“Contact tracing” is a public health procedure used to identify people who may have come into contact with an infected person. Public health workers who conduct contact tracing interview known infected individuals, attempt to identify all recent contacts of the infected individual, and then follow up with those contacts by recommending testing, quarantine, treatment or other measures.
UW–Madison University Health Services manages contact tracing for those individuals who test positive for COVID-19 at on-campus testing locations. UHS works closely with the contact tracers at Public Health Madison and Dane County (PHMDC). PHMDC contact tracers can be used to supplement university contact tracing capacity in surge situations.
The Safer Badgers app does not perform contact tracing functions. It cannot do so because the app does not know the identities of other users of the app.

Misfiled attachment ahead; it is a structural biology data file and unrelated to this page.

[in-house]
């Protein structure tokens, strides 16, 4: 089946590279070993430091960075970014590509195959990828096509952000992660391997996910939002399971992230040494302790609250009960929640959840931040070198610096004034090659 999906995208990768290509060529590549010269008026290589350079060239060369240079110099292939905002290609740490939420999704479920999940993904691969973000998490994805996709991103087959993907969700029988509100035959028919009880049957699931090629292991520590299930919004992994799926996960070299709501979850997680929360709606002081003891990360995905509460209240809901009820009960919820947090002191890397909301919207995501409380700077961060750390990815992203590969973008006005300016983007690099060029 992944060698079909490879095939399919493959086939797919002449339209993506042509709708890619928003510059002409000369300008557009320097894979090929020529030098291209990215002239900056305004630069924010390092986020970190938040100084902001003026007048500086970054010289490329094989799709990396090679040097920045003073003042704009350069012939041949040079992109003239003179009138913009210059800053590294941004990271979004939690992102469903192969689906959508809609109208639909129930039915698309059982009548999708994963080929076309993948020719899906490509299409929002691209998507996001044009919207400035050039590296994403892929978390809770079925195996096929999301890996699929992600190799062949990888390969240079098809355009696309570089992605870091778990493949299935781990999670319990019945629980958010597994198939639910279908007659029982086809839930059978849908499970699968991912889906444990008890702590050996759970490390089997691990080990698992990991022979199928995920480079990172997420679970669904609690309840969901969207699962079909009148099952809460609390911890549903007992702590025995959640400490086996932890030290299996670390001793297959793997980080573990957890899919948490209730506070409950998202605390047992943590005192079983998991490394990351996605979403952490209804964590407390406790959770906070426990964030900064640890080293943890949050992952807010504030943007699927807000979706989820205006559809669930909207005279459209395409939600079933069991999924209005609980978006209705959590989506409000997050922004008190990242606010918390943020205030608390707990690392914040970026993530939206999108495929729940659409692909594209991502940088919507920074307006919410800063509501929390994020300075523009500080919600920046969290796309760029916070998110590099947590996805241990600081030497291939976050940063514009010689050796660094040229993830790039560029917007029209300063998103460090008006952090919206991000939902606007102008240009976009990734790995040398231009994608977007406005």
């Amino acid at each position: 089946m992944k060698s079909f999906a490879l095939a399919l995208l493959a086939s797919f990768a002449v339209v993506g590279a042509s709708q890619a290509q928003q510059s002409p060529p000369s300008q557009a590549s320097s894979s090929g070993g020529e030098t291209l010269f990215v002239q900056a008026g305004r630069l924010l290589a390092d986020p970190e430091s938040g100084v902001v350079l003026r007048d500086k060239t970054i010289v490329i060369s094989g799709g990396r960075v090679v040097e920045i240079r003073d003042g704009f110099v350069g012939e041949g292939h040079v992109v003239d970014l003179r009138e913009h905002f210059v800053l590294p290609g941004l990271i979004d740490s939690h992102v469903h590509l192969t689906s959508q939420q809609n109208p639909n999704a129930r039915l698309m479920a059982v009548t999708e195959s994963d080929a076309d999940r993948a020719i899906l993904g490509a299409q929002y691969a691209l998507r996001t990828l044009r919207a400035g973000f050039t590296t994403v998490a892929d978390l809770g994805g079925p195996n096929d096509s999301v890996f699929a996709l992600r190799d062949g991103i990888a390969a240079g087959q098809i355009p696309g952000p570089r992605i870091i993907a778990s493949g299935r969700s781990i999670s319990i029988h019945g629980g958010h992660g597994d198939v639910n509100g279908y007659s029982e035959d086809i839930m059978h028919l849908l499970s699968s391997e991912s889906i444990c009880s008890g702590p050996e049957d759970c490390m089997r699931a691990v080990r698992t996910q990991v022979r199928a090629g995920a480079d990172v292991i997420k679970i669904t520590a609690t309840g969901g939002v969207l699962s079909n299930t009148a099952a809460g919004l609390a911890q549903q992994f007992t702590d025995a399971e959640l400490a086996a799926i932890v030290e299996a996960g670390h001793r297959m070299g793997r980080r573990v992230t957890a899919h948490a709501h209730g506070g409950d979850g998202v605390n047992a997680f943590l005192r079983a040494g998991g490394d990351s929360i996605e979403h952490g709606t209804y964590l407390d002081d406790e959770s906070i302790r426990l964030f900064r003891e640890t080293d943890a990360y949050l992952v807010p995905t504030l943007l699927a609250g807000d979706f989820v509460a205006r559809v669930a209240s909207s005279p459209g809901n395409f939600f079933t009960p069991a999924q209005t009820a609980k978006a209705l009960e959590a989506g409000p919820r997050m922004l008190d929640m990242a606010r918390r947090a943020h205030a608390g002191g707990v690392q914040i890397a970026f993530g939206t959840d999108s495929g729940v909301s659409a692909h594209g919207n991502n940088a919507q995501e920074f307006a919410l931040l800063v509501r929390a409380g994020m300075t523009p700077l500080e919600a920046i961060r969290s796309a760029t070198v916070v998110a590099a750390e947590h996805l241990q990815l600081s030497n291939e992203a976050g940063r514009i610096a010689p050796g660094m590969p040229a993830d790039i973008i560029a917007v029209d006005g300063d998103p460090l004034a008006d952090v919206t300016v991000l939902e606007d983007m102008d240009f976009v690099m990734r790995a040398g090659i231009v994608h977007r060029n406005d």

“Exposure notification” lets people know if they were in the vicinity of someone who was later found to be infected. The Safer Badgers app provides exposure notification for those users who enable this feature. If users enable exposure notification, their phones store Bluetooth-emitted tokens when they are in sufficient proximity to other phones. If users of the app later find out they are infected, 14 days of their Bluetooth tokens are uploaded to a secure database server and then downloaded by other phones. Then those phones look for matches with the tokens they have saved. Phones that find matches notify their users that they might have been exposed. Exposure notifications are generated on each user’s phone, and the notification is displayed only on the user’s phone. Individual exposure notifications are not reported to any other party. Summary statistics about exposure notifications are reported to University Health Services. The Safer Badgers app never tracks geolocation (i.e., GPS, or Global Positioning System).